In 1998, the West also began to turn its back on Milošević. Naturally, Đukanović became an automatic local ally in this policy shift. That was especially obvious after the end of the NATO bombing of Yugoslavia when the country was plunged into deep international isolation. Milošević and other members of his clique were considered pariahs by every western government, so Đukanović became one of the few elected politicians within Yugoslavia they would openly communicate with. They were willing to overlook Đukanović's communist past, initial pro-war stance, and mounting evidence of criminal involvement, allowing him to regularly meet with Clinton administration officials such as Secretary of State Madeleine Albright, Secretary of Defense William Cohen and National Security Adviser Sandy Berger, as well as British Prime Minister Tony Blair, British Foreign Secretary Robin Cook and NATO Secretary-General Javier Solana all throughout this period.
Some credited Đukanović for the fact that Montenegro was spared from the brunt of the bombing that devastated the infrastructure of Serbia, suffering no greater destruction. Đukanović opened Montenegro's borders to Albanian Kosovars and opponents of Milošević. The opposition used this in their favor and alleged that the bombing targets were solely pro-Serbian forces in Montenegro, like party headquarters. This special relationship decreased after October 2000 when Milošević was finally ousted and a coalition led by Zoran Đinđić and Vojislav Koštunica took power in Belgrade. Soon after the revolution, Đukanović shifted his own politics again. Now, for the very first time, he started openly pushing for Montenegrin independence.
2002–2006: Second term as Prime Minister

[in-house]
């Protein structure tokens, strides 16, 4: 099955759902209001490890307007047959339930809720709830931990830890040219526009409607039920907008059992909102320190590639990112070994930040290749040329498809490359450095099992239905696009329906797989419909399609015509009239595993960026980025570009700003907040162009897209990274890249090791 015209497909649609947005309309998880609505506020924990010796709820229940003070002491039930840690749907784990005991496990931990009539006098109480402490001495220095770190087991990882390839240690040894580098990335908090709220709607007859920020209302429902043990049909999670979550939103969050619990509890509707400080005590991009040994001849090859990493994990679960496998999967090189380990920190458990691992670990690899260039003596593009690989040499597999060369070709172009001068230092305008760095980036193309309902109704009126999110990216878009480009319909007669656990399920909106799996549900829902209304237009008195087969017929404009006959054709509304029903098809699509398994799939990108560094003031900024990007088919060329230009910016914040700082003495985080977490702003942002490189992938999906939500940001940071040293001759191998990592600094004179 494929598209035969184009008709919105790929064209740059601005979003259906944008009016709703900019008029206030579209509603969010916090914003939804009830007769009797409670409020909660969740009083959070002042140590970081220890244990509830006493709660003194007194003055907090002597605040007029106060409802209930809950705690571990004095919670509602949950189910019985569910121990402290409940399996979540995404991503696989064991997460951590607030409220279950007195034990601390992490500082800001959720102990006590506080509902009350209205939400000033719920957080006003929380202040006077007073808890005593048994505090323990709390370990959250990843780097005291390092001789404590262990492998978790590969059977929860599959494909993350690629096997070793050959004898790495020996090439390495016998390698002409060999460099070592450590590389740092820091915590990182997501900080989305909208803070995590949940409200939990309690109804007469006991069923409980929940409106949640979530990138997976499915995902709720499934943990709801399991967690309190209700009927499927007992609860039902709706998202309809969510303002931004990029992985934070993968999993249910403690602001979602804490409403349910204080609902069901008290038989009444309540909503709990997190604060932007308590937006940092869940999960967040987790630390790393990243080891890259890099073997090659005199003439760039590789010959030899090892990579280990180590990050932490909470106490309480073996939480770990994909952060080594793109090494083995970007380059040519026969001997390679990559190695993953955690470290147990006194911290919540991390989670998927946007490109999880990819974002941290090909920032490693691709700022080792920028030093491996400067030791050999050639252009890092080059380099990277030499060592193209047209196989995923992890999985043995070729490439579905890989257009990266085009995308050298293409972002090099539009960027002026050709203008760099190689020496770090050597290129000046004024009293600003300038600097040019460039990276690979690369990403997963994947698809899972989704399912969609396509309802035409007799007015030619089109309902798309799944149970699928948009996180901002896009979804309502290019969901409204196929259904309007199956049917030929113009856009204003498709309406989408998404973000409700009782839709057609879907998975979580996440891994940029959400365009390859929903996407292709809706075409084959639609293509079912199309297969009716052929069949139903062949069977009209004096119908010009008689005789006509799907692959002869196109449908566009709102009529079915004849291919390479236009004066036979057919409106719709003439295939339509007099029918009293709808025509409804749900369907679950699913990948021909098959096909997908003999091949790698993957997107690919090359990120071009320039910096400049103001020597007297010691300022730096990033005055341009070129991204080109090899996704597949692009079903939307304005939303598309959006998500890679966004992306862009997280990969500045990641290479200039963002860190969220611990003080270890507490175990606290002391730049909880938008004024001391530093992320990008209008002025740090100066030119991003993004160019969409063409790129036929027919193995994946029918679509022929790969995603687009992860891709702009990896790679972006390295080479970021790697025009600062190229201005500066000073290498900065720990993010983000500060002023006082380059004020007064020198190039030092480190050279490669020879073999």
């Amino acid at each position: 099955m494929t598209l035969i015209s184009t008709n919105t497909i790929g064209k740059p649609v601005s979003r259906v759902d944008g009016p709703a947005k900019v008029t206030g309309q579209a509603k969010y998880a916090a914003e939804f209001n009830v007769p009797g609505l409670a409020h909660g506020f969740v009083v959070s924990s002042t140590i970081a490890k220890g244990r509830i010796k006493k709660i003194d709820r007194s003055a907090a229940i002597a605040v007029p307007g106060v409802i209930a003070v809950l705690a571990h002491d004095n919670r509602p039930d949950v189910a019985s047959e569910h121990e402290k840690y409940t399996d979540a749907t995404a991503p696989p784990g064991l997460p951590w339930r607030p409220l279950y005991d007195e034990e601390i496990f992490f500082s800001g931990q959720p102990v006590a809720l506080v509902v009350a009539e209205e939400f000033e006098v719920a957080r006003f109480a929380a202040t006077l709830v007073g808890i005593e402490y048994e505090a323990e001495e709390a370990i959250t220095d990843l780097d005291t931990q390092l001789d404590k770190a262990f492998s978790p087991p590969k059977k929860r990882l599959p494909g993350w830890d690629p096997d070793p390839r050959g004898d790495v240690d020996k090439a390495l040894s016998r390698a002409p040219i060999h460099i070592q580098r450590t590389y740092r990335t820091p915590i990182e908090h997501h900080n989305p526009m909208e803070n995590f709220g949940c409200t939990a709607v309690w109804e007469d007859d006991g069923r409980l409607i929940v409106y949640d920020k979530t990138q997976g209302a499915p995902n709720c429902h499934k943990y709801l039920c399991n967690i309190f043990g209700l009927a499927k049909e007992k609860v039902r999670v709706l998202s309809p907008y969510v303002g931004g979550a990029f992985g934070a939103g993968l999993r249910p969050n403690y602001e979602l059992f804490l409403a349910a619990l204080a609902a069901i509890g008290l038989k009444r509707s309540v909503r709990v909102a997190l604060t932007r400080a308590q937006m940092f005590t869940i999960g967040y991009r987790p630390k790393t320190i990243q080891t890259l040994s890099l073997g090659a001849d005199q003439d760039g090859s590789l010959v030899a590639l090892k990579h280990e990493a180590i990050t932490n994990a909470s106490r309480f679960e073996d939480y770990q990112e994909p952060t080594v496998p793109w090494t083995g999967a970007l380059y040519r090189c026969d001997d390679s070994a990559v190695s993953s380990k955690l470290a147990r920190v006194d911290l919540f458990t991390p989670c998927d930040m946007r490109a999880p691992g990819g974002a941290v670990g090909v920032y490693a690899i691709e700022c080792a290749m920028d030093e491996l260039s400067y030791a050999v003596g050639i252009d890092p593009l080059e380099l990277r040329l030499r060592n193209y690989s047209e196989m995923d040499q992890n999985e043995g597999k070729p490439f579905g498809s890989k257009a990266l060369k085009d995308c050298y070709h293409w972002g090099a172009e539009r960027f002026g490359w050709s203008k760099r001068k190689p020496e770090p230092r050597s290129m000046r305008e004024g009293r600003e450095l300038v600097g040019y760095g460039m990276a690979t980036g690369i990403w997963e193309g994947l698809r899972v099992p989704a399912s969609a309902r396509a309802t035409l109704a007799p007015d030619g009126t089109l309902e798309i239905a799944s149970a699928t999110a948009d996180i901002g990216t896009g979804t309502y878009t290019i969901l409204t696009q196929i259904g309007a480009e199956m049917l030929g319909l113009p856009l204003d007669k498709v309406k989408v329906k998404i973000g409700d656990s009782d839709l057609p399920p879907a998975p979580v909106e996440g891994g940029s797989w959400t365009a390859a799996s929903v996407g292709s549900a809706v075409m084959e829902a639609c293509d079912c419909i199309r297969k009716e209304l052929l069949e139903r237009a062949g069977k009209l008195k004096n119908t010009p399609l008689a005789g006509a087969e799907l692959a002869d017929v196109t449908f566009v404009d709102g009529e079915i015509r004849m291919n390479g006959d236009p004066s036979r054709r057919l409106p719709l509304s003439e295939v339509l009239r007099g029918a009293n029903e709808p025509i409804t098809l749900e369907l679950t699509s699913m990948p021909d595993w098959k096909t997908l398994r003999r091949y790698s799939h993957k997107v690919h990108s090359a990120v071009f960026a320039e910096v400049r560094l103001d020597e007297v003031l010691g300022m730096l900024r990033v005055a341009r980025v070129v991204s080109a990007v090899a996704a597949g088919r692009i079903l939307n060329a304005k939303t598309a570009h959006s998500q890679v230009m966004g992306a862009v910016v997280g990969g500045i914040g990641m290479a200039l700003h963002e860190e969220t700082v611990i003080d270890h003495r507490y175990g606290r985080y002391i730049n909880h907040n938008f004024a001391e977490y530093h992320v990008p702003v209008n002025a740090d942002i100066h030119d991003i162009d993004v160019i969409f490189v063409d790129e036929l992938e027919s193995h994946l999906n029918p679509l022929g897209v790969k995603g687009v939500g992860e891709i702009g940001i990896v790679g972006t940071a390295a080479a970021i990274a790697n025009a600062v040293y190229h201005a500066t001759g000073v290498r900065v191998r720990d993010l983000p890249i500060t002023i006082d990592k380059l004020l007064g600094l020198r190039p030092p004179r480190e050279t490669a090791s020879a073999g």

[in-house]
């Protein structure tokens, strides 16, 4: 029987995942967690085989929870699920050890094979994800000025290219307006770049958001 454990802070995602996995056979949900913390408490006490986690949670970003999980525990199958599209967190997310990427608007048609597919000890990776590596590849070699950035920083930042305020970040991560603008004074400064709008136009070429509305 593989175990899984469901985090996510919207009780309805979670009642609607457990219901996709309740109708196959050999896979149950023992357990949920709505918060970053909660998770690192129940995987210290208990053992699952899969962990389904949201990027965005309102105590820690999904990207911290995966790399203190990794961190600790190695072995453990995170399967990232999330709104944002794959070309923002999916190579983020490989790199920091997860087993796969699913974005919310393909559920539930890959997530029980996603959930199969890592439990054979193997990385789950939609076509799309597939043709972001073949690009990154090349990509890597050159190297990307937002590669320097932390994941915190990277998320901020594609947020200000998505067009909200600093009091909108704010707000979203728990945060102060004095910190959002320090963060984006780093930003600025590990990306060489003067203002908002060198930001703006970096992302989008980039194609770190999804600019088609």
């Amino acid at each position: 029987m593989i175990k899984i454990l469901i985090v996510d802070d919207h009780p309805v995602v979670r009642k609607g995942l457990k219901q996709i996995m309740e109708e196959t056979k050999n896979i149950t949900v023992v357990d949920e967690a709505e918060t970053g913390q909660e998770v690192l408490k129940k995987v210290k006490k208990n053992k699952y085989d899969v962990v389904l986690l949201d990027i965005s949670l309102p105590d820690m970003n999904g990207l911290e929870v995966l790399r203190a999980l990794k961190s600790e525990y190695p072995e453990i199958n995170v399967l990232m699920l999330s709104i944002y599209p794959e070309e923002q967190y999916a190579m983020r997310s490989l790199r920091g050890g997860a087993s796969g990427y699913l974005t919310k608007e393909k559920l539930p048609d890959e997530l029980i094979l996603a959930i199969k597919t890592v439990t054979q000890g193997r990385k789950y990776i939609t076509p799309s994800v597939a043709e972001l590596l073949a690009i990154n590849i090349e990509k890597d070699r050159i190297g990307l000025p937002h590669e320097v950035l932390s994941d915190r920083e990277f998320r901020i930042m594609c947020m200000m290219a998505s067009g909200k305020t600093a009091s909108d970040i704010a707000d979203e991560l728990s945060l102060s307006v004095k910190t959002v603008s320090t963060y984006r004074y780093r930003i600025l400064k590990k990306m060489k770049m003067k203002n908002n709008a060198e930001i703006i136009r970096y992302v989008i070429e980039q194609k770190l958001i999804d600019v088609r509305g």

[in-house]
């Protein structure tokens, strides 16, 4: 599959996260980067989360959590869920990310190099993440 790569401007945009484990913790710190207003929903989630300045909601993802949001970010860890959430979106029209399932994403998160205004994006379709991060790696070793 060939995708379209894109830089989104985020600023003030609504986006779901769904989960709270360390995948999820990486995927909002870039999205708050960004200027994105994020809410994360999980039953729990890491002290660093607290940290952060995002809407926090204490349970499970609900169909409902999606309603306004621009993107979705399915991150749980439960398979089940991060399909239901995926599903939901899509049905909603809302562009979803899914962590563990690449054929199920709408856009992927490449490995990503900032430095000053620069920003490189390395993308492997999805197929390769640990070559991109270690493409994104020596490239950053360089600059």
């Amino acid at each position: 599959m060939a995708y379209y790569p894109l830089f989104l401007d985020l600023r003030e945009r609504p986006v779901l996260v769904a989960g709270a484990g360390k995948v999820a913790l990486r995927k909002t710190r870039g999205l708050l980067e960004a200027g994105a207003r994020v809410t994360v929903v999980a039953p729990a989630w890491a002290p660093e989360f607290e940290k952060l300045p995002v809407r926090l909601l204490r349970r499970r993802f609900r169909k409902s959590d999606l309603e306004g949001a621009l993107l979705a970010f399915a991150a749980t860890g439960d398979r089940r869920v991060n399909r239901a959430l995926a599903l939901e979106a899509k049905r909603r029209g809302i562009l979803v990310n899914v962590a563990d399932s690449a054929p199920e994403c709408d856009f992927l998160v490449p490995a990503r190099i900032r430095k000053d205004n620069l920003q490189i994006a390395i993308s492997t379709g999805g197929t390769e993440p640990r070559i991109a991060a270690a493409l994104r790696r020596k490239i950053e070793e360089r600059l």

In 2002, Đukanović and Prime Minister Vujanović agreed a job-swap. Đukanović did not run for President in the 2002 election and Vujanović replaced him as the DPS candidate. On 25 November 2002, Đukanović resigned as President, several months before the end of his term, in order to become Prime Minister again. Vujanović, who had resigned as Prime Minister at the start of the month to become Speaker of the Montenegrin Parliament, was sworn-in as Acting President. Đukanović took office as Prime Minister on 8 January 2003. Vujanović succeeded him as President on 22 May 2003.
From the downfall of Milošević until the recognition of Montenegro’s independence in June 2006, Đukanović struggled with Serbia over the issue of Montenegrin independence. His pro-independence policy resulted in a compromise some see as having been imposed by the European Union and its newly named foreign policy chief Javier Solana, with the replacement of the Federal Republic of Yugoslavia with Serbia and Montenegro, but this also caused fallout with elements of his supporters who wanted him to push for full independence. As a result, he became the most high-profile supporter of the Montenegrin independence referendum of May 2006. With a turnout of 86.5%, 55.5% voted for independence, narrowly above the threshold of 55%. Đukanović is widely regarded as the single most responsible person for the renewal of Montenegro's statehood.
In June 2006, the Parliament appointed Đukanović as the first Minister of Defense, a decision that led to a chorus of criticism from different NGOs.[which?] In addition to his role as Prime Minister, and now Minister of Defense, Đukanović also acted as the President of the National Council for Sustainable Growth, a member of the Council for European Integration, and the President of the Agency for Promotion of Foreign Investment's managing board.
2006–2008: Resignation and first retirement
On 3 October 2006, it was announced that Đukanović was stepping down as Prime Minister, despite the victory of his Coalition for a European Montenegro in the September 2006 parliamentary election, although he would remain leader of the Democratic Party of Socialists. On 4 October, he endorsed Željko Šturanović as his successor. The choice of Šturanović was considered a compromise between Đukanović and Svetozar Marović, as Đukanović's first candidate was Igor Lukšić, the Minister of Finance.